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Edema (Edema): Symptoms, Types, Causes, and Treatment

What is Edema?

Oedema or Edema is a swelling caused by excess fluid that is trapped in the body’s tissues. It can affect any part of the body but it is more noticeable in your feet, arms, ankles, legs, and hands. This condition can be a result of your medication, pregnancy, or any underlying health condition. 

Fluid often leaks into your body tissues from the blood. The lymphatic system is a network of tubes throughout the body that drains fluid. Fluid retention occurs when the fluid is not removed from the tissues. The two categories of this condition include:

  • Generalized. A swelling occurs throughout the body.
  • Localized. A particular part of the body is affected.

Symptoms of Oedema or Edema

  • Swelling or puffiness of the tissue directly under your skin.
  • Swelling in your legs or arms
  • Shiny or stretched skin
  • Skin that retains a dimple patch after pressing
  • Increased abdominal size

See your doctor if you experience any of the following:

  • Difficulty in breathing
  • Chest pain
  • Shortness of breath

Other Types of Oedema or Edema

  • Peripheral- the fluid builds up in your arms, feet, hands, and legs
  • Pulmonary- the fluid builds up in your lungs due to heart failure
  • Cerebral- fluid builds up around your brain that may lead to stroke or brain infection
  • Ascites- build-up of fluid in the stomach that is often caused by liver disease
  • Lymphodema– build-up of fluid caused by damage to your lymph channel

What are the Causes of Oedema or Edema?

Mild causes of this disease are a result from:

  • Sitting or staying in one position for too long
  • Eating too many salty foods
  • Having PMS 
  • Pregnancy

Some medications also cause this fluid build up such as:

  • High blood pressure medications 
  • NSAIDs
  • Estrogen
  • Steroid drugs
  • Certain types of diabetic medications

Diseases that may cause this condition are:

  1. Congestive heart failure. If you have congestive heart failure, one or both of your heart’s lower chambers cannot pump blood effectively. As a result, blood can back up in your legs, ankles, and feet. Congestive heart failure can also cause swelling in your abdomen.
  2. Long-term and severe protein deficiency. An extreme lack of protein in your diet over a long period of time can lead to fluid accumulation and edema.
  3. Weakness or damage to veins in your legs. If you have chronic venous insufficiency, the one-way valves in your leg veins are weakened or damaged, which allows blood to pool in your leg veins and causes swelling. 
  4. Kidney disease. The extra fluid and sodium caused by kidney disease may cause fluid retention. It typically occurs in your legs around your eyes.
  5. Cirrhosis. Fluid may accumulate in your abdominal cavity and in your legs as a result of liver damage.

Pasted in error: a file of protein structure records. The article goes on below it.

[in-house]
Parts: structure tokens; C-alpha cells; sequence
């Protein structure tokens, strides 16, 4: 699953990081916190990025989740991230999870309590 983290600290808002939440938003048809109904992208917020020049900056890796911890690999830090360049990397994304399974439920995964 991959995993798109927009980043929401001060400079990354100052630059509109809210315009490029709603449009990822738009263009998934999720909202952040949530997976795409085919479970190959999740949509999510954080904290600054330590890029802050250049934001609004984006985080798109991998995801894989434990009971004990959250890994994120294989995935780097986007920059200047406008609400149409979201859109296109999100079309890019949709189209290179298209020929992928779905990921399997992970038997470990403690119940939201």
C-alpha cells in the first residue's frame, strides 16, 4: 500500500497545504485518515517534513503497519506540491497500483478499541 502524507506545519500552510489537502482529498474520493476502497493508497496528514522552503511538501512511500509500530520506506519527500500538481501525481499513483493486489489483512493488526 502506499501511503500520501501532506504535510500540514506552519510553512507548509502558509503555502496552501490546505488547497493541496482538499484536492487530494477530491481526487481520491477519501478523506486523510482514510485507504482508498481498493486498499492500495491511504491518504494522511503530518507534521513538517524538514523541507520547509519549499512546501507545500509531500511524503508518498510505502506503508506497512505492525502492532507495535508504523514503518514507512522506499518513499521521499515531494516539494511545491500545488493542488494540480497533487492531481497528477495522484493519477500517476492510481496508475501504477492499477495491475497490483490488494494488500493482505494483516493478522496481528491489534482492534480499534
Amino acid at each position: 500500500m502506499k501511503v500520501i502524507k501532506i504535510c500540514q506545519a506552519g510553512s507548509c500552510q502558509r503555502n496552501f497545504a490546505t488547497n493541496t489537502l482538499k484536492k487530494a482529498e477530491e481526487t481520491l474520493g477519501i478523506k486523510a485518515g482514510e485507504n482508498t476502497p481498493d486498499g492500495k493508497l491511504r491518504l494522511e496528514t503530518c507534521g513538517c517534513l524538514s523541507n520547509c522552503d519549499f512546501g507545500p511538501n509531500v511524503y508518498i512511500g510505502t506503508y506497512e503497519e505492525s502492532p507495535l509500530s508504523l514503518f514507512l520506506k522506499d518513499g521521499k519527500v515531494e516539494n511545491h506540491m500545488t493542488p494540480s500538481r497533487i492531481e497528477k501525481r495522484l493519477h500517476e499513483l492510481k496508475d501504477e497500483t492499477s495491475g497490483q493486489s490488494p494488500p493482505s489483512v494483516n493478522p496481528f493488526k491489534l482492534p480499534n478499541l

6. Inadequate lymphatic system. Your body’s lymphatic system helps clear excess fluid from tissues. If this system is damaged the lymph nodes and lymph vessels draining an area may not work correctly, and fluid retention can occur.

Treatment, Management, and Prevention of Oedema or Edema

Mild edema usually goes away on its own, particularly if you help things along by raising the affected limb higher than your heart. More severe edema may be treated with diuretics that help your body expel excess fluid in the form of urine. If the fluid retention is caused by medication use, your doctor may adjust your prescription or check for an alternative medication that doesn’t cause retention.

The recommended prescription for this disease is Amiloride Hydrochlorothiazide. It controls swelling caused by water retention. This medication is given especially to patients with conditions in the heart.

Lifestyle and Home Remedies of Oedema (Edema)

  1. Movement. Moving and using the muscles in the part of your affected body may help pump the excess fluid back toward your heart.
  2. Elevation. Hold the swollen part of your body above the level of your heart several times a day. Elevating the affected body part while you sleep may be helpful.
  3. Massage. Stroking the affected area toward your heart using firm, but not painful, pressure may help move the excess fluid out of that area.
  4. Compression. If one of your limbs is affected by retention, your doctor may recommend you wear compression stockings, sleeves, or gloves, usually worn after your swelling has gone down, to prevent further swelling from occurring.
  5. Reduce salt intake. Follow your doctor’s suggestions about limiting how much salt you consume. Salt can increase fluid retention and worsen fluid retention.

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